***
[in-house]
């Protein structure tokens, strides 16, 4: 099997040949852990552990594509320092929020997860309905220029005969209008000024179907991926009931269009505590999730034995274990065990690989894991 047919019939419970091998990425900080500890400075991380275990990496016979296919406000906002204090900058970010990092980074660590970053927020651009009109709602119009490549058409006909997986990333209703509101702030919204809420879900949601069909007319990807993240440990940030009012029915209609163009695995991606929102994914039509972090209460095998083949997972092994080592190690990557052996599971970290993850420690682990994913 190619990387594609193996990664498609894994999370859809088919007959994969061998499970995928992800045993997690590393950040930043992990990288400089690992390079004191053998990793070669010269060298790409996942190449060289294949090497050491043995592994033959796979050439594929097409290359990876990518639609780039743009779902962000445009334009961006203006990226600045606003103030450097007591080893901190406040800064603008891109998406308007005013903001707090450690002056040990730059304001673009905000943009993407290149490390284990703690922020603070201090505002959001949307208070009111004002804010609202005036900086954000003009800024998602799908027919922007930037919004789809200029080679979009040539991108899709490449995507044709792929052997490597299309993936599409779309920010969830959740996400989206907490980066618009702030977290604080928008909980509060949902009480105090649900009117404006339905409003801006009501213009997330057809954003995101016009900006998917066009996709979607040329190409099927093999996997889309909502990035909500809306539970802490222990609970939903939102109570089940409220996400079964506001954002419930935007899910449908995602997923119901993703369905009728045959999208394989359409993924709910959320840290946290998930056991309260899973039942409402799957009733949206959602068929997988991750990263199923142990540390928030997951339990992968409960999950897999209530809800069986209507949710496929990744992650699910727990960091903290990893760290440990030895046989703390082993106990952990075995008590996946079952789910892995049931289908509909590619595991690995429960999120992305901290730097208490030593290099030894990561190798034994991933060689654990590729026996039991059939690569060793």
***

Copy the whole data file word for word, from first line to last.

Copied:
[in-house]
């Protein structure tokens, strides 16, 4: 099997040949852990552990594509320092929020997860309905220029005969209008000024179907991926009931269009505590999730034995274990065990690989894991 047919019939419970091998990425900080500890400075991380275990990496016979296919406000906002204090900058970010990092980074660590970053927020651009009109709602119009490549058409006909997986990333209703509101702030919204809420879900949601069909007319990807993240440990940030009012029915209609163009695995991606929102994914039509972090209460095998083949997972092994080592190690990557052996599971970290993850420690682990994913 190619990387594609193996990664498609894994999370859809088919007959994969061998499970995928992800045993997690590393950040930043992990990288400089690992390079004191053998990793070669010269060298790409996942190449060289294949090497050491043995592994033959796979050439594929097409290359990876990518639609780039743009779902962000445009334009961006203006990226600045606003103030450097007591080893901190406040800064603008891109998406308007005013903001707090450690002056040990730059304001673009905000943009993407290149490390284990703690922020603070201090505002959001949307208070009111004002804010609202005036900086954000003009800024998602799908027919922007930037919004789809200029080679979009040539991108899709490449995507044709792929052997490597299309993936599409779309920010969830959740996400989206907490980066618009702030977290604080928008909980509060949902009480105090649900009117404006339905409003801006009501213009997330057809954003995101016009900006998917066009996709979607040329190409099927093999996997889309909502990035909500809306539970802490222990609970939903939102109570089940409220996400079964506001954002419930935007899910449908995602997923119901993703369905009728045959999208394989359409993924709910959320840290946290998930056991309260899973039942409402799957009733949206959602068929997988991750990263199923142990540390928030997951339990992968409960999950897999209530809800069986209507949710496929990744992650699910727990960091903290990893760290440990030895046989703390082993106990952990075995008590996946079952789910892995049931289908509909590619595991690995429960999120992305901290730097208490030593290099030894990561190798034994991933060689654990590729026996039991059939690569060793």